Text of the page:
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20th June 1999

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Only lovers bloom in this historic park

By Chamintha Tillekeratne

Lovers every few yardsOnce a protected forest of the Hantane mountain range, later a summer palace of Kandyan kings, then a military post of the British, today Rajawasala Park or Wace Park as it is popularly known in Kandy has become a lovers' paradise.

'Please observe strict discipline' reads a sign at the entrance to the park . But the couples who seek refuge here pay little heed. So acute is the problem that residents of the area, also known as Castle Hill refuse to visit the park. One young lady of 28 who lives in the vicinity says she is embarrassed to be even seen walking past.

The park has a colourful history which deserves mention. Located next to Hillwood College, Kandy, the site was originally selected by King Dharmasuriya I for his palace. Later Sri Wickrema Rajasinghe, the last king of Kandy made it his summer palace. With the fall of the Kandyan kingdom, the British took over the palace, using it as a military post. Its vantage point overlooking the city was no doubt, a factor in this choice. The area became known as Flagstaff Hill due to the barracks being situated there.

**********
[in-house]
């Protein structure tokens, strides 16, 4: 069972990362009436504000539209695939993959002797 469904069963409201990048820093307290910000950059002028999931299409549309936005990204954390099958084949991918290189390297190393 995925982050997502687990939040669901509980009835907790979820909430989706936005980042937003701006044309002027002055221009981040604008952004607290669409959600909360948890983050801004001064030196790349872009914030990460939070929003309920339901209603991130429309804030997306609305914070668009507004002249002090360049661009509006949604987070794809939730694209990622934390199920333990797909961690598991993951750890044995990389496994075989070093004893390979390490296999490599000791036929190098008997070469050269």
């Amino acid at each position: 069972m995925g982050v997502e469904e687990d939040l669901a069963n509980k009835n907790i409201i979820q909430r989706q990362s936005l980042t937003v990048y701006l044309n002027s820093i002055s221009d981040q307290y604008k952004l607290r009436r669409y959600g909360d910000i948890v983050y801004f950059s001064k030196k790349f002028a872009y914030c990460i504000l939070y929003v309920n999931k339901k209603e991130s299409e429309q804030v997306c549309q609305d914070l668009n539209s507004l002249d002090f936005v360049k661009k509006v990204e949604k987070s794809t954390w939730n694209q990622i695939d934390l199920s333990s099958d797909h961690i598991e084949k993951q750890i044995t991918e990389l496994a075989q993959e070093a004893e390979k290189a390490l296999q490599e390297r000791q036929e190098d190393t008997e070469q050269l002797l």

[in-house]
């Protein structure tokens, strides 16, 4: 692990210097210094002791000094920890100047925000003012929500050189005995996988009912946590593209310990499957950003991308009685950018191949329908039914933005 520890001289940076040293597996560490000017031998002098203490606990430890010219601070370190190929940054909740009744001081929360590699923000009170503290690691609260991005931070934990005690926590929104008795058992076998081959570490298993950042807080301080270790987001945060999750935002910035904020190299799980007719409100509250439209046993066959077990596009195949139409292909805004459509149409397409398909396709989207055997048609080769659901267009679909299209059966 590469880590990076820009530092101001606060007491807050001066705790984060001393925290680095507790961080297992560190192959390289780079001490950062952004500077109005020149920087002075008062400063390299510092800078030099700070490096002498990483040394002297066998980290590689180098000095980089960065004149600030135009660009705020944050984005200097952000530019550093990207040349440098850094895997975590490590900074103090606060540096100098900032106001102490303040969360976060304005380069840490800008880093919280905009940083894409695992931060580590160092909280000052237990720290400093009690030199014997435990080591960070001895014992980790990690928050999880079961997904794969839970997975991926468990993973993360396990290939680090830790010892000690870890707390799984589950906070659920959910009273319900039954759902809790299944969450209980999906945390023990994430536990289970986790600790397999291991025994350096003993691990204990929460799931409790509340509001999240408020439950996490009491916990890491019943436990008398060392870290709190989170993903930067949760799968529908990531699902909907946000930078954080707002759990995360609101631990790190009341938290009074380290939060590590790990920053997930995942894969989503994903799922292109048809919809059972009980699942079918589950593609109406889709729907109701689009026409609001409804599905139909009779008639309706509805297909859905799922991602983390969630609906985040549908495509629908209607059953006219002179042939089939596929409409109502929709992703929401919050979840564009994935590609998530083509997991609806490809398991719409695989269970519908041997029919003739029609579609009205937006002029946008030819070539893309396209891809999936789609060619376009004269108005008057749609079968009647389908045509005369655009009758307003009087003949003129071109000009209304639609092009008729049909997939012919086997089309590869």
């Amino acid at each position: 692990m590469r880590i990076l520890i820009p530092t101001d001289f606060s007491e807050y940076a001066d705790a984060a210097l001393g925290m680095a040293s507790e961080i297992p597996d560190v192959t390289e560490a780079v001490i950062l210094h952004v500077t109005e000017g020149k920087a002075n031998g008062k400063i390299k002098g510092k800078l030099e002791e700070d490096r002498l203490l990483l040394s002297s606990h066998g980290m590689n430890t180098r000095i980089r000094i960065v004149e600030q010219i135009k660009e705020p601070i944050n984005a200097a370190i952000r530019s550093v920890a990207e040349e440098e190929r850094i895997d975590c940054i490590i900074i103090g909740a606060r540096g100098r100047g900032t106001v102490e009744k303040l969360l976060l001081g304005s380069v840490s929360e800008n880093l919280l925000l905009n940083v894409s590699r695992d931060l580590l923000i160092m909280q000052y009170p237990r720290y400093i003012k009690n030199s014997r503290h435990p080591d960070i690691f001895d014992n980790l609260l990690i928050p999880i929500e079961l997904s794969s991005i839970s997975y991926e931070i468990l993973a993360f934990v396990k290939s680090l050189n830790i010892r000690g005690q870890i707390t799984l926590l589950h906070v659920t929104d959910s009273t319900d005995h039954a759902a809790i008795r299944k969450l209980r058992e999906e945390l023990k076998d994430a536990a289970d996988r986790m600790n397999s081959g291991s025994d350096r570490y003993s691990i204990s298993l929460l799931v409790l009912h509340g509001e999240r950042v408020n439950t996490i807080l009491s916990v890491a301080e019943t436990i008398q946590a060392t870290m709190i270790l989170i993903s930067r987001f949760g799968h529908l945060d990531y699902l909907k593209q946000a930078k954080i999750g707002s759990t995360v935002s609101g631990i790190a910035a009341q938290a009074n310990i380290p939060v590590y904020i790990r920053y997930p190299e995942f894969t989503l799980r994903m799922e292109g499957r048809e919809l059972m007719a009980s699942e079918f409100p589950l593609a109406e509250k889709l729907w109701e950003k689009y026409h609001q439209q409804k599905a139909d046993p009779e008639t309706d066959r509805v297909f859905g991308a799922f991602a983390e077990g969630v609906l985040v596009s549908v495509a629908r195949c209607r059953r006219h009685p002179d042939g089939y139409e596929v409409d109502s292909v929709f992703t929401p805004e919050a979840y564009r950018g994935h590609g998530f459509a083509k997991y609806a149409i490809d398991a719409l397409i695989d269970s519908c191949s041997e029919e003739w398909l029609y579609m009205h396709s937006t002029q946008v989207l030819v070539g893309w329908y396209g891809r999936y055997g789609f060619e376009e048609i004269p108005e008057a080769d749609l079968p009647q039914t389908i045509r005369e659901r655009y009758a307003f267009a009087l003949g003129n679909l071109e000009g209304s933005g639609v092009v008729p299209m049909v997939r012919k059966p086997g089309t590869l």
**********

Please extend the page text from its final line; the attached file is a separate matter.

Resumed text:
In 1887, the then Mayor of Kandy Herbert Wace decided to restore the neglected site and built a park in remembrance.

The Japanese gun presented to Lord MountbattenToday only a Japanese gun placed at the entrance to the park, gives a hint of its old associations. The gun captured in Burma by the British was presented to the Supreme Allied Commander of South East Asia, Admiral Lord Louis Mountbatten by the soldiers in appreciation of his kindness. That apart, the only other clues to its past are a few stone tiles and carvings.

"This has been a focal point in our history where kings as well as British commanders took decisions and fought while defending a place of exotic history," says Dr. Nihal Karunaratne, researcher and resident of the area. Dr. Karunaratne is also the author of many publications on Kandy.

So what can be done to maintain the park and highlight its historic links, rather than let it be known as a lovers' haunt? Residents feel that the Municipality staff who run the park should come down hard on couples who misbehave rather than turning a blind eye to their activities.

On the weekday afternoon that The Sunday Times visited the park, there were no less than 25 couples there. Some said they had no place to go and the park with its abundance of foliage offered them some privacy and quiet moments.

Residents only hope that the authorities will heed their appeals and preserve Wace Park for its historic significance.

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